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Given $\sum a_n$ and $\sum b_n$ we define the Cauchy product to be $\sum_{k = 0}^{n}a_kb_{n-k}$. I need to prove that if both $\sum a_n$ and $\sum b_n$ are absolutely convergent then so is the Cauchy product.

Unless I'm missing something the proof seems trivial to me. Theorem 3.50 in the book "baby Rudin" states that given two convergent series at least one of which is absolutely convergent the Cauchy product will converge to the product of the limits. So using this why not just say the following?

Since $\sum_{n=0}^\infty |a_n|$ is convergent it is also absolutely convergent. Therefore, by the theorem 3.50,

$$\sum_{n=0}^\infty \sum_{k=0}^{n}|a_kb_{n-k}| = \sum_{n=0}^\infty |a_n| \sum_{n=0}^\infty |b_n|$$

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Where did this random picture come from? –  AAA Sep 25 '12 at 22:07
    
If you're talking about the infant, it is maybe somepicture you use in other pages. Gravatars might sync in openIDs, I guess. –  Pedro Tamaroff Sep 25 '12 at 22:42
    
what you wrote is not cauchy product. –  mez Mar 10 '13 at 17:44

3 Answers 3

Proof: Since $\sum_n |a_n|$ and $\sum_n |b_n|$ converges, let $\sum_n |a_n| < M$ and $\sum_n |b_n| < N$

$$\sum_{n = 0}^m |c_n| = \sum_{n = 0}^m|\sum_{k = 0}^n a_kb_{n-k}|\le\sum_{n = 0}^m\sum_{k = 0}^n |a_kb_{n-k}| $$ $$= |a_0b_0|+(|a_0b_1|+|a_1b_0|)+\cdots+(|a_0b_m|+|a_1b_{m-1}|+\cdots + |a_mb_0|)$$ $$ = \sum_{n = 0}^m |a_n| \sum_{k = 0}^{m-n} |b_k|< \sum_{n = 0}^m |a_n|N<NM$$ $\sum_n |c_n|$ is bounded above and monotone (since its sum of non-negative terms), it converges.
Thus Cauchy product of two absolutely convergent series converges absolutely.

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You did not write the Cauchy product correctly - where is the sum over $k$? When you fix this, you will need the triangle inequality and comparison test to finish the proof.

Yes, this is an easy exercise if you use Theorem 3.50. Arguably, it is a better exercise if you don't use Theorem 3.50 - a direct proof of the boundedness of partial sums is short and sweet.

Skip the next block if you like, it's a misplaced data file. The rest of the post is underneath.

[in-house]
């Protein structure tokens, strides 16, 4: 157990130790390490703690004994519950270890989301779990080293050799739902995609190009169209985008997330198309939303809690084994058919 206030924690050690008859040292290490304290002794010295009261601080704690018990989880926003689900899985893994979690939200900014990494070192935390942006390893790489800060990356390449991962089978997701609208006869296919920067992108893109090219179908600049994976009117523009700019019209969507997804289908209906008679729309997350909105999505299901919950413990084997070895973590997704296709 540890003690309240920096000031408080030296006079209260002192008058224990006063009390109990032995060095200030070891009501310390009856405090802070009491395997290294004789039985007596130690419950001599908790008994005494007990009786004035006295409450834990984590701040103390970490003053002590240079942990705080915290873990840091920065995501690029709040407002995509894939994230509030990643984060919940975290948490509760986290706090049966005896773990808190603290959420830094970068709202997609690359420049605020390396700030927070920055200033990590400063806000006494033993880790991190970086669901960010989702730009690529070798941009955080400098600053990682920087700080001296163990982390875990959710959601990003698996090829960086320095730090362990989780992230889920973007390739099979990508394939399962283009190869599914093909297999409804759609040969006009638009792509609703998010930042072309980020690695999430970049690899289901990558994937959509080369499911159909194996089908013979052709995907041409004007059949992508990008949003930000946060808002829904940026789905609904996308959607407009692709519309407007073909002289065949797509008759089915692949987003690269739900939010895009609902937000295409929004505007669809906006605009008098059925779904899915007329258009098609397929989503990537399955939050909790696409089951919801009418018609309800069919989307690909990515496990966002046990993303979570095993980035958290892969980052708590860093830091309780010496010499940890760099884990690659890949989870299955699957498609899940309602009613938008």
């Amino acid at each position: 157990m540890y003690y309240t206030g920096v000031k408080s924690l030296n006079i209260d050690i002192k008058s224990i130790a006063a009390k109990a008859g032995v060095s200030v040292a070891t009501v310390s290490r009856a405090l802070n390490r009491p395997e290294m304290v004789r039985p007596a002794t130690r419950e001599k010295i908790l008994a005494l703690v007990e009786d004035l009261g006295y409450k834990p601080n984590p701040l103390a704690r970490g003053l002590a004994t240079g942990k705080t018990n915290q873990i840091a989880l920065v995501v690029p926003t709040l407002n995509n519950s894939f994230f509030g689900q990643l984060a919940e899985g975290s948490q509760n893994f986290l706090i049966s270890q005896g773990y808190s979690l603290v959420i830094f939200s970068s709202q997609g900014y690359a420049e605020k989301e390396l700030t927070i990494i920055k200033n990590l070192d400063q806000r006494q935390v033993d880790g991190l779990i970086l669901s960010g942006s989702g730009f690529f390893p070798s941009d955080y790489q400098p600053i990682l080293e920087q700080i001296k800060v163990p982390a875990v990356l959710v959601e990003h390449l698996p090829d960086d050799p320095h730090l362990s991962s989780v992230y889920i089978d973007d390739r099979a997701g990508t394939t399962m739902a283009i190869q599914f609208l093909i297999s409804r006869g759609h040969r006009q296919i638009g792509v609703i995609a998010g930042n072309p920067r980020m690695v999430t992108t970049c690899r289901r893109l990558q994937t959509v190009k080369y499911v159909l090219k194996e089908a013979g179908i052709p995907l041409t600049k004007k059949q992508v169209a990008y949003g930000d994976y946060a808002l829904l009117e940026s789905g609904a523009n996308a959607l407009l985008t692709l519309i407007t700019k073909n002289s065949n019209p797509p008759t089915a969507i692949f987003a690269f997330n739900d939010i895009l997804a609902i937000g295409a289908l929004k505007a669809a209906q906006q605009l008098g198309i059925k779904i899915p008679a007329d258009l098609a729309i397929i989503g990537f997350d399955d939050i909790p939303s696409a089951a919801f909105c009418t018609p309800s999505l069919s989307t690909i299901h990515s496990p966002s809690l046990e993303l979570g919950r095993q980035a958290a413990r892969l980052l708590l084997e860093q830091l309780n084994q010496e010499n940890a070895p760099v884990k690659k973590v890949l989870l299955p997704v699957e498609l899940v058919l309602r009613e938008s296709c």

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Proof: Let $\sum a_n$ and $\sum b_n$ be absolutely convergent with $\sum a_n=:A\in\mathbb{R}$ and $\sum b_n=:B\in\mathbb{R}$. We claim that $\sum c_n=\sum_n (\sum_{m=0}^{n} a_m b_{n-m})$ too is absolutely convergent and it converges to $AB$.

Set $\forall n: A_n:= \sum_{k=0}^{n} a_k, B_n:= \sum_{k=0}^{n} b_k, C_n:= \sum_{k=0}^{n} c_k,$ $\tilde{A}_n:= \sum_{k=0}^{n} |a_k|, \tilde{B}_n:= \sum_{k=0}^{n} |b_k|, \tilde{C}_n:= \sum_{k=0}^{n} |c_k|$, and consider the following $2n\times 2n$ matrix:

\begin{bmatrix} a_0b_0 & a_1b_0 & \cdots & a_nb_0 & \cdots & \cdots & a_{2n}b_{0}\\ a_0b_1 & a_1b_1 & \cdots & a_nb_1 & \cdots & \cdots & a_{2n}b_{1}\\ \vdots & \vdots & \vdots & \vdots & \vdots & \vdots & \vdots\\ a_0b_n & a_1b_n & \cdots & a_nb_n & \cdots & \cdots & a_{2n}b_{n}\\ \vdots & \vdots & \vdots & \vdots & \vdots & \vdots & \vdots\\ a_0b_{2n} & a_1b_{2n} & \cdots & a_nb_{2n} & \cdots & \cdots & a_{2n}b_{2n}\\ \end{bmatrix}

Then the upper left $n\times n$ submatrix consists of all the terms of $A_nB_n$, while "anti-diagonal"s are the terms of $c_n$ (so that $c_0$ is the sum of the terms on the first "anti-diagonal", $c_1$ is the sum of the terms on the second "anti-diagonal" and so on), and consequently $C_n$ is the sum of the first $n$ "anti-diagonal"s.

We have two cases: If $\{a_n\}_n,\{b_n\}_n\subseteq \mathbb{R}_{\geq0}$, then by the above interpretation of the matrix we have $C_n\leq A_nB_n\leq C_{2n}$. If, on the other hand, $\{a_n\}_n,\{b_n\}_n\subseteq \mathbb{R}$ are arbitrary sequences, then considering the matrix $(|a_ib_j|)_{i,j\leq n}$ we have $\tilde{C}_n\leq \tilde{A}_n\tilde{B}_n\leq \tilde{C}_{2n}$.

In the first case, $A_n\uparrow A$ and $B_n\uparrow B$. Then $\forall n: C_n\leq A_nB_n\leq C_{2n} \implies \limsup C_n\leq AB \leq \limsup C_{2n}$. Since $\{C_{2n}\}_n\subseteq \{C_{n}\}_n, \limsup C_{2n}\leq \limsup C_{n}$, and hence $\limsup C_n=AB$. As $\{C_n\}_n\uparrow$ too, it can have at most one (real) subsequential limit, viz. its superior limit. Thus $C_n\uparrow AB (\implies \tilde{C}_n= C_n\uparrow AB)$.

For the general case observe that $|A_nB_n-C_n|\leq \tilde{A}_n\tilde{B}_n-\tilde{C}_n$ (in the above matrix these correspond to the sums of the terms of the $n\times n$ matrix that are below the anti-diagonal). The right-hand side vanishes as $n\to\infty$ by the preceding argument (since we have series with nonnegative terms). Then $\lim |A_nB_n-C_n|=0 \implies \lim C_n =\lim A_nB_n= AB$. Q.E.D.

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